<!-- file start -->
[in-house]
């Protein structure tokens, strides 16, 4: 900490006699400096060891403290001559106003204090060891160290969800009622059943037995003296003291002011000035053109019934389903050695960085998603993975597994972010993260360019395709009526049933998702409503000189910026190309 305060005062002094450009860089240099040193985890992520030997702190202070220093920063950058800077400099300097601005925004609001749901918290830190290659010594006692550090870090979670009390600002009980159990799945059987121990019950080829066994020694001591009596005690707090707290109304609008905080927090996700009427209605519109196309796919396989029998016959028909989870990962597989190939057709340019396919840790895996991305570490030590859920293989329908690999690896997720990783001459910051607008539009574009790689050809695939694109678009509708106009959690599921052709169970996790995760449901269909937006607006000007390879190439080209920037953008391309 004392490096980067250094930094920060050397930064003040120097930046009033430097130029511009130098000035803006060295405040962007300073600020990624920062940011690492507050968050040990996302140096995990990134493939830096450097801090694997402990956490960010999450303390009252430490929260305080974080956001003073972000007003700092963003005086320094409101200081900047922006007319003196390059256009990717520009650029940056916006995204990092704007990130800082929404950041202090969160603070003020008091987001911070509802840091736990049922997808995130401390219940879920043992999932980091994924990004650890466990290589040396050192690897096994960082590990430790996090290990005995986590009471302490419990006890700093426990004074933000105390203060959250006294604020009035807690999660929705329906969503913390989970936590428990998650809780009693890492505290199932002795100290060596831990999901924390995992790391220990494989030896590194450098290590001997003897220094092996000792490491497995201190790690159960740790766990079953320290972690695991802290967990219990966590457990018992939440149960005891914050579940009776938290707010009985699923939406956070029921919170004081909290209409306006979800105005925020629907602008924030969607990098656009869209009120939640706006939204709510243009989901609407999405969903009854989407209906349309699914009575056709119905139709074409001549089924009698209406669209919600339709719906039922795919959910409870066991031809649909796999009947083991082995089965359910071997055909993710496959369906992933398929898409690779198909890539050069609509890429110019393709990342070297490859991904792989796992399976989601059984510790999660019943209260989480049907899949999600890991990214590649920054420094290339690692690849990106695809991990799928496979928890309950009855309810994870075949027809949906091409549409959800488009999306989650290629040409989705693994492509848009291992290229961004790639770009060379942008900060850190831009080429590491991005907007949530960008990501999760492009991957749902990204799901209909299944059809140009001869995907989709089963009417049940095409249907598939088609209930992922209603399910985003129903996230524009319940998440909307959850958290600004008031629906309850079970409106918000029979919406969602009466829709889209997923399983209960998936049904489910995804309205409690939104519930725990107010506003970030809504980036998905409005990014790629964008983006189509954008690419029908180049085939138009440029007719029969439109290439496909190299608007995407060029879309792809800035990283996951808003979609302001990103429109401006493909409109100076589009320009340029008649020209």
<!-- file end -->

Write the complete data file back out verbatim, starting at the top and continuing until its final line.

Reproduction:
[in-house]
């Protein structure tokens, strides 16, 4: 900490006699400096060891403290001559106003204090060891160290969800009622059943037995003296003291002011000035053109019934389903050695960085998603993975597994972010993260360019395709009526049933998702409503000189910026190309 305060005062002094450009860089240099040193985890992520030997702190202070220093920063950058800077400099300097601005925004609001749901918290830190290659010594006692550090870090979670009390600002009980159990799945059987121990019950080829066994020694001591009596005690707090707290109304609008905080927090996700009427209605519109196309796919396989029998016959028909989870990962597989190939057709340019396919840790895996991305570490030590859920293989329908690999690896997720990783001459910051607008539009574009790689050809695939694109678009509708106009959690599921052709169970996790995760449901269909937006607006000007390879190439080209920037953008391309 004392490096980067250094930094920060050397930064003040120097930046009033430097130029511009130098000035803006060295405040962007300073600020990624920062940011690492507050968050040990996302140096995990990134493939830096450097801090694997402990956490960010999450303390009252430490929260305080974080956001003073972000007003700092963003005086320094409101200081900047922006007319003196390059256009990717520009650029940056916006995204990092704007990130800082929404950041202090969160603070003020008091987001911070509802840091736990049922997808995130401390219940879920043992999932980091994924990004650890466990290589040396050192690897096994960082590990430790996090290990005995986590009471302490419990006890700093426990004074933000105390203060959250006294604020009035807690999660929705329906969503913390989970936590428990998650809780009693890492505290199932002795100290060596831990999901924390995992790391220990494989030896590194450098290590001997003897220094092996000792490491497995201190790690159960740790766990079953320290972690695991802290967990219990966590457990018992939440149960005891914050579940009776938290707010009985699923939406956070029921919170004081909290209409306006979800105005925020629907602008924030969607990098656009869209009120939640706006939204709510243009989901609407999405969903009854989407209906349309699914009575056709119905139709074409001549089924009698209406669209919600339709719906039922795919959910409870066991031809649909796999009947083991082995089965359910071997055909993710496959369906992933398929898409690779198909890539050069609509890429110019393709990342070297490859991904792989796992399976989601059984510790999660019943209260989480049907899949999600890991990214590649920054420094290339690692690849990106695809991990799928496979928890309950009855309810994870075949027809949906091409549409959800488009999306989650290629040409989705693994492509848009291992290229961004790639770009060379942008900060850190831009080429590491991005907007949530960008990501999760492009991957749902990204799901209909299944059809140009001869995907989709089963009417049940095409249907598939088609209930992922209603399910985003129903996230524009319940998440909307959850958290600004008031629906309850079970409106918000029979919406969602009466829709889209997923399983209960998936049904489910995804309205409690939104519930725990107010506003970030809504980036998905409005990014790629964008983006189509954008690419029908180049085939138009440029007719029969439109290439496909190299608007995407060029879309792809800035990283996951808003979609302001990103429109401006493909409109100076589009320009340029008649020209």